mapamok (English) · YCAMInterlab/ProCamToolkit Wiki This picture shows a screenshot of mapamok running using a model of the YCAM Library. Introduction mapamok is an experimental application for exploring some new ideas about projection mapping. Calibrating projectors shouldn't take so long.Think less about the projection, and more about the space.Prototyping ideas should be instantaneous. These ideas are approached from a few perspectives: Fast projector calibration, borrowing techniques from camera calibration, cuts calibration time down to one minute.Always working with a 3d model instead of a 2d mask or mesh.Sketching up ideas with auto-reloading GLSL shaders. This tutorial describes how to use mapamok, and how to develop it. Using mapamok Overview mapamok can be downloaded here. When you unzip the download, you'll see mapamok.app and a data/ folder. The general idea is to first prepare a model of the scene you are projecting on. Creating a Model with SketchUp Download and install Google SketchUp. Click on the Rectangle tool or hit CMD+K.
Conductive Ink + Projection Mapping = Magic Storytelling As part of their presence at the inaugural Retail Design Expo, Dalziel and Pow created a space to stand out from the crowd, a conversation starter: experimental, innovative, playful, integrated, exploratory and, to many visitors, surprising. The idea came from the work they created for Portuguese childrenswear brand Zippy, magnified as a prototype to test ideas and push the range of interactions and feedback. Screen-printed illustrations spring to life when touched, as conductive ink triggers a host of playful digital animations – a mix of informative and charming content, from product information to brand stories to chasing ducks. Pushing the boundaries of storytelling within a space, making it fun and engaging, putting ideas before hardware. All created in-house at Dalziel and Pow with multi-disciplinary teams along with Bare Conductive, K2Screen and Ototo for their help.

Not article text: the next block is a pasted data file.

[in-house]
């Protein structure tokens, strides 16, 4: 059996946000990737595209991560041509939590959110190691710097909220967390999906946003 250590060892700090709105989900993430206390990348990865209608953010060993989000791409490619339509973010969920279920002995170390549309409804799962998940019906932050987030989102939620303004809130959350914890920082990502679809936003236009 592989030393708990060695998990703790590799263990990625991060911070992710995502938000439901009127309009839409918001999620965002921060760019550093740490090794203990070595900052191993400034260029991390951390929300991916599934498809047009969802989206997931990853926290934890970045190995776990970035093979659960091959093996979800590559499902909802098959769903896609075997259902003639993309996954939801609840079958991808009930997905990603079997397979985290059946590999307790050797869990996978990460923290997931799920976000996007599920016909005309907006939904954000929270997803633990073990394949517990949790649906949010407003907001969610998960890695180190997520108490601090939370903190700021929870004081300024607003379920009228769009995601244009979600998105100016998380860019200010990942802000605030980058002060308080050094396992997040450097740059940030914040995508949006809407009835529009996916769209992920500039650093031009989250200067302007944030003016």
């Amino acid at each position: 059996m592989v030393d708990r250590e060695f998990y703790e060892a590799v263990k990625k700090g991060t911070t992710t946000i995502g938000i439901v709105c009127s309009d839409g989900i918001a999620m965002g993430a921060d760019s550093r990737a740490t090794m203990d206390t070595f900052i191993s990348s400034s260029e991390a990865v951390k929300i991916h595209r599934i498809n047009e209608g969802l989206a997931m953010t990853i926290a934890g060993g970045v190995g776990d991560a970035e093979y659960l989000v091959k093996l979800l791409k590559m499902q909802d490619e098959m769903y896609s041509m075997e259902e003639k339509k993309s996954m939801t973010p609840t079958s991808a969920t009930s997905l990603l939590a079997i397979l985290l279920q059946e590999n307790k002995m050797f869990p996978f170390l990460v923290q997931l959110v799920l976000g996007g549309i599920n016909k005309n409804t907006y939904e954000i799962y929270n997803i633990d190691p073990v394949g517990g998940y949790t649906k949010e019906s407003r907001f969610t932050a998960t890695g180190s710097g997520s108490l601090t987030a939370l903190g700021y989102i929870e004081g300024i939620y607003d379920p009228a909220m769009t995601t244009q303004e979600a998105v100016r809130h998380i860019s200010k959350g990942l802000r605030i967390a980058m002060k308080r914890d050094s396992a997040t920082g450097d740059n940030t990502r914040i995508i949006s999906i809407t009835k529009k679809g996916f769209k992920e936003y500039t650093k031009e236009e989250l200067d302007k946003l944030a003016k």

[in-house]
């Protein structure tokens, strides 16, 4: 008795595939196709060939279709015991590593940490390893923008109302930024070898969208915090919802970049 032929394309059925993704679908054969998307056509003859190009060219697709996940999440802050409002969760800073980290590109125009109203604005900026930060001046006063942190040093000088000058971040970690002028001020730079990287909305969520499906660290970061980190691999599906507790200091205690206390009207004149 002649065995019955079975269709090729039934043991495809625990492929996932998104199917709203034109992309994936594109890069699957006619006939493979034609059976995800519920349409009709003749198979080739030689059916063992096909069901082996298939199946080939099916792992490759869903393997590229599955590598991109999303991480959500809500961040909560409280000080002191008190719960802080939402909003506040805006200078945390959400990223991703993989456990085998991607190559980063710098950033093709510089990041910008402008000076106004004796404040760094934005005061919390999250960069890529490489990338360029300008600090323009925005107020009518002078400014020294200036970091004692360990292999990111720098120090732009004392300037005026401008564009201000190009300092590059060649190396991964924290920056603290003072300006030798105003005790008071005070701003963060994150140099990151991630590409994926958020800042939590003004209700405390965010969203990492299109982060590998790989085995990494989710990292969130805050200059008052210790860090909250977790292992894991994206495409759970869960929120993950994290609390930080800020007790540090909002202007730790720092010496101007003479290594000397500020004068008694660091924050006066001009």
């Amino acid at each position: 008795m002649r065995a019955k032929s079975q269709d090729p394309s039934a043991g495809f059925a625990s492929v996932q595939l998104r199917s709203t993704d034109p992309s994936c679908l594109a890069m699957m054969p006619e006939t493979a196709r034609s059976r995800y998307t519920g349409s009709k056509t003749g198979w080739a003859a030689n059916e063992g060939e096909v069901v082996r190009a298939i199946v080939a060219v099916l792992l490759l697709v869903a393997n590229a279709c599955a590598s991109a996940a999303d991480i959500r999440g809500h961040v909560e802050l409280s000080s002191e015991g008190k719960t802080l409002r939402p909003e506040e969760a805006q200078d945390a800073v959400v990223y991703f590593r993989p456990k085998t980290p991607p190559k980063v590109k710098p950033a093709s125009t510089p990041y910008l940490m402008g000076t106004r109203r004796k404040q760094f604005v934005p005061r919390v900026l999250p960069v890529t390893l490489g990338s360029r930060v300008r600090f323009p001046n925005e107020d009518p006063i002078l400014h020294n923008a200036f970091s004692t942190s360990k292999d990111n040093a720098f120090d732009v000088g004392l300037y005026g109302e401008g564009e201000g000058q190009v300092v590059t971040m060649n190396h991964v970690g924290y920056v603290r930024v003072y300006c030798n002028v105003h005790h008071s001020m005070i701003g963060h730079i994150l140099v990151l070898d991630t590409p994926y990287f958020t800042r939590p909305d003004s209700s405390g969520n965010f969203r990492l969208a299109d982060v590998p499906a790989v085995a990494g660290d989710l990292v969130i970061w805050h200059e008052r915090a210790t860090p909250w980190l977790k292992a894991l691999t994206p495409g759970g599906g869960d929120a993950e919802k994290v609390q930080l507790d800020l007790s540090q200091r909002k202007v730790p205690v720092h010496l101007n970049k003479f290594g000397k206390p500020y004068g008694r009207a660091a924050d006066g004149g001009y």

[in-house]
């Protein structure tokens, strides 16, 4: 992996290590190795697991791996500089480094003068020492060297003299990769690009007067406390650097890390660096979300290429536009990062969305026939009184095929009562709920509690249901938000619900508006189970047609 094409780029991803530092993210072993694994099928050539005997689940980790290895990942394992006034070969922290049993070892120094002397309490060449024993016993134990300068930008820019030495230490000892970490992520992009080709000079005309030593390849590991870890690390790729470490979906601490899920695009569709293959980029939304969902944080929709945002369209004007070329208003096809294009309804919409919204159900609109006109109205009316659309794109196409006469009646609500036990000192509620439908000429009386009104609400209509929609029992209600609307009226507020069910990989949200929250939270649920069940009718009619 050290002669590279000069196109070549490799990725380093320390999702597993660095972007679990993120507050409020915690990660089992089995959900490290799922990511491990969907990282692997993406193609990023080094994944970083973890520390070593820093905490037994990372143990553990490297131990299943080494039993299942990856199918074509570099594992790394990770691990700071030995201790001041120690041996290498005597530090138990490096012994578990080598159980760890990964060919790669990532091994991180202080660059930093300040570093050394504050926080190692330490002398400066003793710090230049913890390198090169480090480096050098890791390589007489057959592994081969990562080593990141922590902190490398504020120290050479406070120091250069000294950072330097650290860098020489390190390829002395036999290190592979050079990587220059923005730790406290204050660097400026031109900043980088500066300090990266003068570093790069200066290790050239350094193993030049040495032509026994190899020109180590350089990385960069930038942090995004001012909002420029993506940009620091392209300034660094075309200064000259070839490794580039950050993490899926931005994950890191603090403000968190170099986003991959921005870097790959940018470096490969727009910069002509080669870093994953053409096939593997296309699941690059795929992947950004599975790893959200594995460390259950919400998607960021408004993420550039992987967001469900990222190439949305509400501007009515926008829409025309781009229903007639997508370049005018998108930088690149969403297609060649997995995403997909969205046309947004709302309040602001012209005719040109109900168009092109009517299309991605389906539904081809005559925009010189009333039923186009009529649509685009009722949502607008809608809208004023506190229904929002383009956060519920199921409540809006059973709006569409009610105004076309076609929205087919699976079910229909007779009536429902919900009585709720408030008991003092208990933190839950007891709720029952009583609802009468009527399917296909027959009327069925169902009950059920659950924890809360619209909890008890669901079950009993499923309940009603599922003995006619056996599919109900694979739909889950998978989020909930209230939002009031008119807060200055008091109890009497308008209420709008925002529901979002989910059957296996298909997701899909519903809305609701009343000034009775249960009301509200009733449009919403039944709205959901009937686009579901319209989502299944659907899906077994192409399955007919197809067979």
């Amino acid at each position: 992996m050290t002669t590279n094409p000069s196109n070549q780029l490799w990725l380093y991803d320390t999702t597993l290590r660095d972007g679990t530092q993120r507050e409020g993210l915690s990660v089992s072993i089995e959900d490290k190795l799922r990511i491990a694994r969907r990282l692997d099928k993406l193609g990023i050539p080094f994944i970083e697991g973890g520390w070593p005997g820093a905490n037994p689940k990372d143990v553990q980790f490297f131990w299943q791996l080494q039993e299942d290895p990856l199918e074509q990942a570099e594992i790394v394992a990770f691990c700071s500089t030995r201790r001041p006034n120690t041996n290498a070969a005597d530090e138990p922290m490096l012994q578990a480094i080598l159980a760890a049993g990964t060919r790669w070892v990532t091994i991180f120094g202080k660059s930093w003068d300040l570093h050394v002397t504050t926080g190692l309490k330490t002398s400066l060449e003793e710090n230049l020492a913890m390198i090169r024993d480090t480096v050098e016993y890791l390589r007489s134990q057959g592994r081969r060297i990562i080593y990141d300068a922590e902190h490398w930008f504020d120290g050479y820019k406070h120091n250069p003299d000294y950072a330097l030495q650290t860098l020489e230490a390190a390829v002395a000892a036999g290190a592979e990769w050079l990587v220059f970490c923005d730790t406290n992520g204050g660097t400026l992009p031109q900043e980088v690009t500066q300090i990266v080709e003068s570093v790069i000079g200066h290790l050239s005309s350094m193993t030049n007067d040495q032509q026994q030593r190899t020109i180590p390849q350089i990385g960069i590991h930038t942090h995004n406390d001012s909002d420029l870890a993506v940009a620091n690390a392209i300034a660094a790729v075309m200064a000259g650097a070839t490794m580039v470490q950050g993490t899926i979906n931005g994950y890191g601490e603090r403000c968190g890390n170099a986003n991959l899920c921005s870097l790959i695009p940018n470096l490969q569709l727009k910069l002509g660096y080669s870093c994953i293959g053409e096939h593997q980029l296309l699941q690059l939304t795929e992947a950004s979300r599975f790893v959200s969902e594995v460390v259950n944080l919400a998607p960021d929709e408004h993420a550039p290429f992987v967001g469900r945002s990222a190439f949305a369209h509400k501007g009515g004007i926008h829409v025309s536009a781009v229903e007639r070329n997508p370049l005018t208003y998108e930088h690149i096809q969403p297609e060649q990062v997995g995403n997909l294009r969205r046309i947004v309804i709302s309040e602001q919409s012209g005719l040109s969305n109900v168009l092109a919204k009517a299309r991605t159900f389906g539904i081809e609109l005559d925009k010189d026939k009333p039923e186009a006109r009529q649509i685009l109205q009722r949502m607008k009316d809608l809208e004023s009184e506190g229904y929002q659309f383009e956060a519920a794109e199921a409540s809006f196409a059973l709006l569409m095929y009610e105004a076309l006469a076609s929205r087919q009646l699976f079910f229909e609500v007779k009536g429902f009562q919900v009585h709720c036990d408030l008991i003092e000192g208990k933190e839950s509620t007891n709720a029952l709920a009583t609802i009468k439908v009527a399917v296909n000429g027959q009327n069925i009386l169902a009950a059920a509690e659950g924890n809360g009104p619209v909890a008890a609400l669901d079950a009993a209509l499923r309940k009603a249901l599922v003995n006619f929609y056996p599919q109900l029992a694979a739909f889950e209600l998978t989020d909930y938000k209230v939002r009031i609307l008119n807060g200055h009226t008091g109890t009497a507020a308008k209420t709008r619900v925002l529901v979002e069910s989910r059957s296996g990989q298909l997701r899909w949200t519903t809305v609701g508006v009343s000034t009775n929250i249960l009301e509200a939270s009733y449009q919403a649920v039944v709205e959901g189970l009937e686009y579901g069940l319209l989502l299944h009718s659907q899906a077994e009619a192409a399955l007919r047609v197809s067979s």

VPT 7 | Conversations with spaces VPT 8 by HC Gilje, released may 2018. Video Projection Tool (VPT) is a free multipurpose realtime projection software tool for Mac and Windows. VPT 7 was downloaded over 100000 times, so in spite of a lot of other options available VPT still is popular. Among other things it can be used for projecting mapping on complex forms, adapt a projection to a particular space/surface, combine recorded and live footage, for multiscreen HD playback, for interactive installations using arduino sensors or camera tracking ++. VPT is very flexible in terms of control, with presets and a built in cue list, as well as control over almost every single parameter using OSC, midi, serial communication, built in LFOs and ArtNet. VPT 8 is recommended for mac OS 10.12 or later and Windows 7 and 10 (although VPT 7 works great on Windows 7). and yes, it is still FREE! VPT 8 has a lot of under-the-hood changes. System Requirements Mac An Intel® Mac with Mac OS X 10.7 (or later). VPT 8 online manual Download VPT 8 mac